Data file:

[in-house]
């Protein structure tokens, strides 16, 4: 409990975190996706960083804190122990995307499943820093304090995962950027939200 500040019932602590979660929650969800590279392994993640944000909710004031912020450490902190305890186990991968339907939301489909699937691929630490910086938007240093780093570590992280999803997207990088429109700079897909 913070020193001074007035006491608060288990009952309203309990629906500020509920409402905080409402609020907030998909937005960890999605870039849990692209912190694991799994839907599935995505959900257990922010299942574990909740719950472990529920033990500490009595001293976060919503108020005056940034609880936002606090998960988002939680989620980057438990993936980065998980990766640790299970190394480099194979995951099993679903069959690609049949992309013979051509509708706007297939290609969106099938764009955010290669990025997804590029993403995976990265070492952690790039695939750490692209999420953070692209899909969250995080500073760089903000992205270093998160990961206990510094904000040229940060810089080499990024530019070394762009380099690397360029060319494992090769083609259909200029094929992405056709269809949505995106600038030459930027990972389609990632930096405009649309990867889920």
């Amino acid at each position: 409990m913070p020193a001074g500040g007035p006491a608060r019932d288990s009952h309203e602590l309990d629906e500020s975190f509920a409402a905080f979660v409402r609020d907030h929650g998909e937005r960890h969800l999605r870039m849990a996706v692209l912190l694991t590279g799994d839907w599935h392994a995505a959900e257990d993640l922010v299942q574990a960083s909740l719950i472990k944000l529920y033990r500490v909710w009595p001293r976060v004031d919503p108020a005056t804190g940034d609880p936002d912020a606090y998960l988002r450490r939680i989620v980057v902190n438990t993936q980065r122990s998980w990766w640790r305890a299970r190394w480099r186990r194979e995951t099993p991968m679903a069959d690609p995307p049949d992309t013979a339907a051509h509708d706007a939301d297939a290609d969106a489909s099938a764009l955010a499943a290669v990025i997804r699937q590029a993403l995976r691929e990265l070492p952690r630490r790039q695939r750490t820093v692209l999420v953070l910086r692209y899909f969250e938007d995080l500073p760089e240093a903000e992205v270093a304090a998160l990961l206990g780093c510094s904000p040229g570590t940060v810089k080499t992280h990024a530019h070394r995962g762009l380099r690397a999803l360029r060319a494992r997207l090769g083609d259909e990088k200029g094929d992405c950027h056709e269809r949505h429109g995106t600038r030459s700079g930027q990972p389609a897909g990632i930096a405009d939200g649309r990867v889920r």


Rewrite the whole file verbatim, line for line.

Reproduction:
[in-house]
């Protein structure tokens, strides 16, 4: 409990975190996706960083804190122990995307499943820093304090995962950027939200 500040019932602590979660929650969800590279392994993640944000909710004031912020450490902190305890186990991968339907939301489909699937691929630490910086938007240093780093570590992280999803997207990088429109700079897909 913070020193001074007035006491608060288990009952309203309990629906500020509920409402905080409402609020907030998909937005960890999605870039849990692209912190694991799994839907599935995505959900257990922010299942574990909740719950472990529920033990500490009595001293976060919503108020005056940034609880936002606090998960988002939680989620980057438990993936980065998980990766640790299970190394480099194979995951099993679903069959690609049949992309013979051509509708706007297939290609969106099938764009955010290669990025997804590029993403995976990265070492952690790039695939750490692209999420953070692209899909969250995080500073760089903000992205270093998160990961206990510094904000040229940060810089080499990024530019070394762009380099690397360029060319494992090769083609259909200029094929992405056709269809949505995106600038030459930027990972389609990632930096405009649309990867889920």
């Amino acid at each position: 409990m913070p020193a001074g500040g007035p006491a608060r019932d288990s009952h309203e602590l309990d629906e500020s975190f509920a409402a905080f979660v409402r609020d907030h929650g998909e937005r960890h969800l999605r870039m849990a996706v692209l912190l694991t590279g799994d839907w599935h392994a995505a959900e257990d993640l922010v299942q574990a960083s909740l719950i472990k944000l529920y033990r500490v909710w009595p001293r976060v004031d919503p108020a005056t804190g940034d609880p936002d912020a606090y998960l988002r450490r939680i989620v980057v902190n438990t993936q980065r122990s998980w990766w640790r305890a299970r190394w480099r186990r194979e995951t099993p991968m679903a069959d690609p995307p049949d992309t013979a339907a051509h509708d706007a939301d297939a290609d969106a489909s099938a764009l955010a499943a290669v990025i997804r699937q590029a993403l995976r691929e990265l070492p952690r630490r790039q695939r750490t820093v692209l999420v953070l910086r692209y899909f969250e938007d995080l500073p760089e240093a903000e992205v270093a304090a998160l990961l206990g780093c510094s904000p040229g570590t940060v810089k080499t992280h990024a530019h070394r995962g762009l380099r690397a999803l360029r060319a494992r997207l090769g083609d259909e990088k200029g094929d992405c950027h056709e269809r949505h429109g995106t600038r030459s700079g930027q990972p389609a897909g990632i930096a405009d939200g649309r990867v889920r």